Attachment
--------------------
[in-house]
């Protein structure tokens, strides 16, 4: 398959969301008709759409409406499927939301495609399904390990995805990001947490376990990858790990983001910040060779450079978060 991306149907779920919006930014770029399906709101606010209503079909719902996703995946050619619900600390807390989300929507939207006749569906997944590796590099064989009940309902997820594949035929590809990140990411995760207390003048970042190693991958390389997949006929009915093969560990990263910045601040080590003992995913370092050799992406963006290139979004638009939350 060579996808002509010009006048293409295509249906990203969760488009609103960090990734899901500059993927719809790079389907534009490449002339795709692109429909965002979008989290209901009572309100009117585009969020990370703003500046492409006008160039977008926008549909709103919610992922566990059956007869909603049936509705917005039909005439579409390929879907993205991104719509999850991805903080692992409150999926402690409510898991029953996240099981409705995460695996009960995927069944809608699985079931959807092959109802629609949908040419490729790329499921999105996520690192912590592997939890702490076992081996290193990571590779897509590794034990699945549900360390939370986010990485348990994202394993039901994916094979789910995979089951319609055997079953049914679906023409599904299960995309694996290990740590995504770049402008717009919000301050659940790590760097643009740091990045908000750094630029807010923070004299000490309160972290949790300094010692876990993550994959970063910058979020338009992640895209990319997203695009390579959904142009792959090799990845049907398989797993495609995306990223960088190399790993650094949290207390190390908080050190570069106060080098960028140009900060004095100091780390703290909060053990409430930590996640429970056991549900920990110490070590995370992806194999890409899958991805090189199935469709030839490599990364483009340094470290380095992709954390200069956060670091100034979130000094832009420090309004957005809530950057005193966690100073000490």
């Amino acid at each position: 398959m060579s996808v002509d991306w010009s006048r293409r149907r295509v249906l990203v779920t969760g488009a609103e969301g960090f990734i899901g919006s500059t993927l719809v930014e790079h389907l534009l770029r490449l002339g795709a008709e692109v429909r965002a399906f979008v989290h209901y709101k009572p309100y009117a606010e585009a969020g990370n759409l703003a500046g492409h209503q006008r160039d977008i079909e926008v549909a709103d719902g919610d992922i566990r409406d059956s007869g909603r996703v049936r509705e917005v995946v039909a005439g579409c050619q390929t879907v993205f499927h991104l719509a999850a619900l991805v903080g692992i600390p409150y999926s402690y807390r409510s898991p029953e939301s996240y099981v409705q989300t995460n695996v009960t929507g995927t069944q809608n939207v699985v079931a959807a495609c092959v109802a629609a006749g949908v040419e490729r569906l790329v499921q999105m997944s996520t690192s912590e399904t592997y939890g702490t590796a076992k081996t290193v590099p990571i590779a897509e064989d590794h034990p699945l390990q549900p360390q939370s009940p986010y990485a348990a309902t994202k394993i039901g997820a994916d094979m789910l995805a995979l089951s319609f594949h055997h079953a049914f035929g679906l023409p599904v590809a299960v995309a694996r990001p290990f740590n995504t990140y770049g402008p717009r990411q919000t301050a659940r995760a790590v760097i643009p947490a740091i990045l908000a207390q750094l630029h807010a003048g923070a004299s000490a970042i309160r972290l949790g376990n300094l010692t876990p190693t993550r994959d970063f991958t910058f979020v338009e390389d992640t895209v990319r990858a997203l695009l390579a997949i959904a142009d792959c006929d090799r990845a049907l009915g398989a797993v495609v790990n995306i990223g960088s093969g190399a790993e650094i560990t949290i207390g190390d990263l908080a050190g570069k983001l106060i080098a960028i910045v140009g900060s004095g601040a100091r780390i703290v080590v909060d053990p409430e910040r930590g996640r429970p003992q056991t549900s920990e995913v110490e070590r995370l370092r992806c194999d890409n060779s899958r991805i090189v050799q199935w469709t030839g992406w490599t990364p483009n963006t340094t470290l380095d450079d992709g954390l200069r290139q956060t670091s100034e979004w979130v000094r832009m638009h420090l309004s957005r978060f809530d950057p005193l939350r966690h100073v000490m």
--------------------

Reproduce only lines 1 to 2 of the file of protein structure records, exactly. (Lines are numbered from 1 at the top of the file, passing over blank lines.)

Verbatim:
[in-house]
């Protein structure tokens, strides 16, 4: 398959969301008709759409409406499927939301495609399904390990995805990001947490376990990858790990983001910040060779450079978060 991306149907779920919006930014770029399906709101606010209503079909719902996703995946050619619900600390807390989300929507939207006749569906997944590796590099064989009940309902997820594949035929590809990140990411995760207390003048970042190693991958390389997949006929009915093969560990990263910045601040080590003992995913370092050799992406963006290139979004638009939350 060579996808002509010009006048293409295509249906990203969760488009609103960090990734899901500059993927719809790079389907534009490449002339795709692109429909965002979008989290209901009572309100009117585009969020990370703003500046492409006008160039977008926008549909709103919610992922566990059956007869909603049936509705917005039909005439579409390929879907993205991104719509999850991805903080692992409150999926402690409510898991029953996240099981409705995460695996009960995927069944809608699985079931959807092959109802629609949908040419490729790329499921999105996520690192912590592997939890702490076992081996290193990571590779897509590794034990699945549900360390939370986010990485348990994202394993039901994916094979789910995979089951319609055997079953049914679906023409599904299960995309694996290990740590995504770049402008717009919000301050659940790590760097643009740091990045908000750094630029807010923070004299000490309160972290949790300094010692876990993550994959970063910058979020338009992640895209990319997203695009390579959904142009792959090799990845049907398989797993495609995306990223960088190399790993650094949290207390190390908080050190570069106060080098960028140009900060004095100091780390703290909060053990409430930590996640429970056991549900920990110490070590995370992806194999890409899958991805090189199935469709030839490599990364483009340094470290380095992709954390200069956060670091100034979130000094832009420090309004957005809530950057005193966690100073000490």